beneath the ha-ha

Let’s face it.  Most people do not relish the prospect of being blindsided. 

I am one of those people.  But I’m ready to make an exception for the ha-ha.

I stumbled upon this 18th century landscape gardener’s creation while reading a few days ago and I’ve been dreaming of sweeping views that include a ha-ha ever since.

The ha-ha is just so romantic.  So thoughtfully planned and constructed. 

In a totally take-you-by-surprise kind of way. 

For those that are unfamiliar, the ha-ha  is a sunken fence — a type of boundary to a garden or a pleasure-ground designed not to interrupt the view and to be invisible until closely approached.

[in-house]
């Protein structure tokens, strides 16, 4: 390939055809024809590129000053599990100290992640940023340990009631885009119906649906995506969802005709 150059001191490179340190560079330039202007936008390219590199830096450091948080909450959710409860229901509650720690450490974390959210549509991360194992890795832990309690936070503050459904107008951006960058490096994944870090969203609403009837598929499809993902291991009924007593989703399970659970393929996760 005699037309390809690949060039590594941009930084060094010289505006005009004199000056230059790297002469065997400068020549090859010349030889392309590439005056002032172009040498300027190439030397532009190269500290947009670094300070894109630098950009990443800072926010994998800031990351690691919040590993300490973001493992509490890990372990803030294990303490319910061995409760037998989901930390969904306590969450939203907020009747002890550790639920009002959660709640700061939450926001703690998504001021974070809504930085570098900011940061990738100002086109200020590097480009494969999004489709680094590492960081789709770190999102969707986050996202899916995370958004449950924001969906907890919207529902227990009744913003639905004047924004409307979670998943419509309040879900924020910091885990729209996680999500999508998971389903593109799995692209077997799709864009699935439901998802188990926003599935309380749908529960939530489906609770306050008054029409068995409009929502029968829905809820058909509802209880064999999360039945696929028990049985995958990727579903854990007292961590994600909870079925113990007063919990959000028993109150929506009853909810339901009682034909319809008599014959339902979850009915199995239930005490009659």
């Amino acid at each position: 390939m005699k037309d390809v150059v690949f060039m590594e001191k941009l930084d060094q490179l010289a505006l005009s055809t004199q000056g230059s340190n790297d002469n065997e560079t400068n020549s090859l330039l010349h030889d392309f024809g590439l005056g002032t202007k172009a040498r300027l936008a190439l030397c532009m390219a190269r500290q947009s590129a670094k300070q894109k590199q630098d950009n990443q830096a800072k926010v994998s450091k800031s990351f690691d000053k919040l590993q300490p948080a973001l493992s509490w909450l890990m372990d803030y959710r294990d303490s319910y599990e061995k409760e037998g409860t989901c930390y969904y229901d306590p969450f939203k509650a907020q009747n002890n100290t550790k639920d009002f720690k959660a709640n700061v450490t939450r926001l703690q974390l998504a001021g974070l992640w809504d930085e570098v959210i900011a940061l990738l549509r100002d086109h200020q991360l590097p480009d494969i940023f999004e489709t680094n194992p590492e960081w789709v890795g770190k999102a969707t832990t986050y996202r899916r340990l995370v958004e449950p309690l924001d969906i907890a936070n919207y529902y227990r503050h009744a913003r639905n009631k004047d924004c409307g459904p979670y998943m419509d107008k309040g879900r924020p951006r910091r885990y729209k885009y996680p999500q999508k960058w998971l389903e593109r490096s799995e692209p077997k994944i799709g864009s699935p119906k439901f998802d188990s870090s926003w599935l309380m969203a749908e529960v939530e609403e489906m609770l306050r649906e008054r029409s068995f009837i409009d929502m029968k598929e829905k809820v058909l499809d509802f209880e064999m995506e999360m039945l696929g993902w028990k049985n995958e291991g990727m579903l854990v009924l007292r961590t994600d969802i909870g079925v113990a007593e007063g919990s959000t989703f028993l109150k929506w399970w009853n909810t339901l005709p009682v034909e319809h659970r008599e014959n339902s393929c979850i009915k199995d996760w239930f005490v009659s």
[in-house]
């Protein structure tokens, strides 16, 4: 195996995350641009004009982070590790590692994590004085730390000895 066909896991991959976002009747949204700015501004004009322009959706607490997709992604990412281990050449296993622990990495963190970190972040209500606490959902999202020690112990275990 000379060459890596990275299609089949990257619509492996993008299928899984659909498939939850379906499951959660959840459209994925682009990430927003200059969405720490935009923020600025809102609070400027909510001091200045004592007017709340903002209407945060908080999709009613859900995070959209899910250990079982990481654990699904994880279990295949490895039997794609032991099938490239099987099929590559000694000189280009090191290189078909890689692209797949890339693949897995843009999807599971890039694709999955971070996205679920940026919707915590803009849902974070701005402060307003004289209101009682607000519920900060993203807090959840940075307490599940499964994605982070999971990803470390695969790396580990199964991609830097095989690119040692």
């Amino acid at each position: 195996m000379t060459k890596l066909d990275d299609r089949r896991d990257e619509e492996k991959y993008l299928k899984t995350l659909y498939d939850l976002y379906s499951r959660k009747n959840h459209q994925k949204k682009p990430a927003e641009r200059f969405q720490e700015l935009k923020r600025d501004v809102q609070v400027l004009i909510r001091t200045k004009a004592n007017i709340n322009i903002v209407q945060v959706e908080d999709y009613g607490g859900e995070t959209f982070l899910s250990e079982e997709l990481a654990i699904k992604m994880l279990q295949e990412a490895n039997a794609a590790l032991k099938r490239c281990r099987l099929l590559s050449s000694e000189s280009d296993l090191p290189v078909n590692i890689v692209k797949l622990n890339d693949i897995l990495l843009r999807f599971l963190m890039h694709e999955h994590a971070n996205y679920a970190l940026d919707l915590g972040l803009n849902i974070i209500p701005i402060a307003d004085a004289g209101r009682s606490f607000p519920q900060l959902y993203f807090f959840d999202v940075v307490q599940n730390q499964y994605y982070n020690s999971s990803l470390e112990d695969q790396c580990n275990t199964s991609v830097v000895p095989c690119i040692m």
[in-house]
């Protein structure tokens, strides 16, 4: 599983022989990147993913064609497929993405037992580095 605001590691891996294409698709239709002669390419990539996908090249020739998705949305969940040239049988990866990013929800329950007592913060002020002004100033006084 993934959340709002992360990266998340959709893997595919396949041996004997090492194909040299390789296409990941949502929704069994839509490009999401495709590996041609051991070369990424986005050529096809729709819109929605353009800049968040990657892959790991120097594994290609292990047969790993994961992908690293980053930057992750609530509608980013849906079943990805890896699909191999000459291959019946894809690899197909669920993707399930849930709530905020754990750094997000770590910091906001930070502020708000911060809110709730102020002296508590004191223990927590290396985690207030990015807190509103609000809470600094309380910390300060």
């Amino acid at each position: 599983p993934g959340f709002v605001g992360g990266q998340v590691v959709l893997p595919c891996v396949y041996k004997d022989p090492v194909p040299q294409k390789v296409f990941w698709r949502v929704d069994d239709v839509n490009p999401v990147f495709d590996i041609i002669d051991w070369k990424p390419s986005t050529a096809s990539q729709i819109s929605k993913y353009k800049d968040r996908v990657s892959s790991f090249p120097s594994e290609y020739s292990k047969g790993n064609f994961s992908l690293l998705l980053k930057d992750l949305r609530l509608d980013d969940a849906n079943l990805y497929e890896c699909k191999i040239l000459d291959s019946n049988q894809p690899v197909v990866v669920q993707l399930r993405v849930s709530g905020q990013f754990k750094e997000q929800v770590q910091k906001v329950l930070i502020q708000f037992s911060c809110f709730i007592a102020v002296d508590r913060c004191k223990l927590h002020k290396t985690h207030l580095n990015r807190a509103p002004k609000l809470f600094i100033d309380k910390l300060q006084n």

It is surmised that the name is derived from the response of ordinary folk encountering them while hiking about the English countryside. 

They were “…then deemed so astonishing, that the common people called them Ha! Ha’s! to express their surprise at finding a sudden and unperceived check to their walk.”

The ha-ha’s mission also strikes me as very sexy, the element of surprise notwithstanding:  

The contiguous ground of the park without the sunk fence was to be harmonized with the lawn within; and the garden in its turn was to be set free from its prim regularity, that it might assort with the wilder country without.”

Freedom from prim regularity —

Assorting with the wilder country without —

Oh yeah.

What’s spring without a little ha-ha?

 

Author: Julie Ann Stevens

My art flows from the patterns & paths of my lived experience which ⏤ like yours ⏤ are at once deeply personal and entirely universal.

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